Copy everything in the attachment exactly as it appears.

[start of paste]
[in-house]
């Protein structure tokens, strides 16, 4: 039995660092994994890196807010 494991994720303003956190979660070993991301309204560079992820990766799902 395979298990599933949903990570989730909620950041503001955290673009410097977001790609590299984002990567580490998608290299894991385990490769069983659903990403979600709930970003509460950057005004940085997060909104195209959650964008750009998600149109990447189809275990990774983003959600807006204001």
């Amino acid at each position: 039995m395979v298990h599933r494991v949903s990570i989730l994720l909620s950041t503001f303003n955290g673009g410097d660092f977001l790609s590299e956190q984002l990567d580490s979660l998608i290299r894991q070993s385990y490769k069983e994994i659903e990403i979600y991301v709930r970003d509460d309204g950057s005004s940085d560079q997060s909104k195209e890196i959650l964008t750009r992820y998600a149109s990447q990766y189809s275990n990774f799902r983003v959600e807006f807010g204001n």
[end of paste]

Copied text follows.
[in-house]
């Protein structure tokens, strides 16, 4: 039995660092994994890196807010 494991994720303003956190979660070993991301309204560079992820990766799902 395979298990599933949903990570989730909620950041503001955290673009410097977001790609590299984002990567580490998608290299894991385990490769069983659903990403979600709930970003509460950057005004940085997060909104195209959650964008750009998600149109990447189809275990990774983003959600807006204001």
């Amino acid at each position: 039995m395979v298990h599933r494991v949903s990570i989730l994720l909620s950041t503001f303003n955290g673009g410097d660092f977001l790609s590299e956190q984002l990567d580490s979660l998608i290299r894991q070993s385990y490769k069983e994994i659903e990403i979600y991301v709930r970003d509460d309204g950057s005004s940085d560079q997060s909104k195209e890196i959650l964008t750009r992820y998600a149109s990447q990766y189809s275990n990774f799902r983003v959600e807006f807010g204001n």